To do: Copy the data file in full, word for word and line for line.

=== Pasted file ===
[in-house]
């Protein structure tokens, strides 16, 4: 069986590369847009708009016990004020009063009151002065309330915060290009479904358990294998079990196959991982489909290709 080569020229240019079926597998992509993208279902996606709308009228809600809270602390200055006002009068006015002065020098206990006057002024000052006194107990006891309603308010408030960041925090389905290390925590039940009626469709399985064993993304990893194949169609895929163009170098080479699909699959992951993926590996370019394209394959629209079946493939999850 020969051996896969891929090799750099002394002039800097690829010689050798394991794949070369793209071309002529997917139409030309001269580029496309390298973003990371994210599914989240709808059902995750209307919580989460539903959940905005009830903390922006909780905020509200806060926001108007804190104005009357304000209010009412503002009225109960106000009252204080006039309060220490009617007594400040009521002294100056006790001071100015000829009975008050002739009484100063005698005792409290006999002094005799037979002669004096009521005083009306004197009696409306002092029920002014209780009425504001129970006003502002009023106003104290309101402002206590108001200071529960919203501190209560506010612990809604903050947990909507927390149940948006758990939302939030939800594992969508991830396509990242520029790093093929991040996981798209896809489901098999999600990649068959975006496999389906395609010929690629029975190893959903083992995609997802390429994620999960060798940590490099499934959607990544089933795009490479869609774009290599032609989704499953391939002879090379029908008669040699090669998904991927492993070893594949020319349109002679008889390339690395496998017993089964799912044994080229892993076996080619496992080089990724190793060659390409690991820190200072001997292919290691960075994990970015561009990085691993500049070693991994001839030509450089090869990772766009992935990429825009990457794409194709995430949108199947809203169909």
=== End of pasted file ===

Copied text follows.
[in-house]
């Protein structure tokens, strides 16, 4: 069986590369847009708009016990004020009063009151002065309330915060290009479904358990294998079990196959991982489909290709 080569020229240019079926597998992509993208279902996606709308009228809600809270602390200055006002009068006015002065020098206990006057002024000052006194107990006891309603308010408030960041925090389905290390925590039940009626469709399985064993993304990893194949169609895929163009170098080479699909699959992951993926590996370019394209394959629209079946493939999850 020969051996896969891929090799750099002394002039800097690829010689050798394991794949070369793209071309002529997917139409030309001269580029496309390298973003990371994210599914989240709808059902995750209307919580989460539903959940905005009830903390922006909780905020509200806060926001108007804190104005009357304000209010009412503002009225109960106000009252204080006039309060220490009617007594400040009521002294100056006790001071100015000829009975008050002739009484100063005698005792409290006999002094005799037979002669004096009521005083009306004197009696409306002092029920002014209780009425504001129970006003502002009023106003104290309101402002206590108001200071529960919203501190209560506010612990809604903050947990909507927390149940948006758990939302939030939800594992969508991830396509990242520029790093093929991040996981798209896809489901098999999600990649068959975006496999389906395609010929690629029975190893959903083992995609997802390429994620999960060798940590490099499934959607990544089933795009490479869609774009290599032609989704499953391939002879090379029908008669040699090669998904991927492993070893594949020319349109002679008889390339690395496998017993089964799912044994080229892993076996080619496992080089990724190793060659390409690991820190200072001997292919290691960075994990970015561009990085691993500049070693991994001839030509450089090869990772766009992935990429825009990457794409194709995430949108199947809203169909």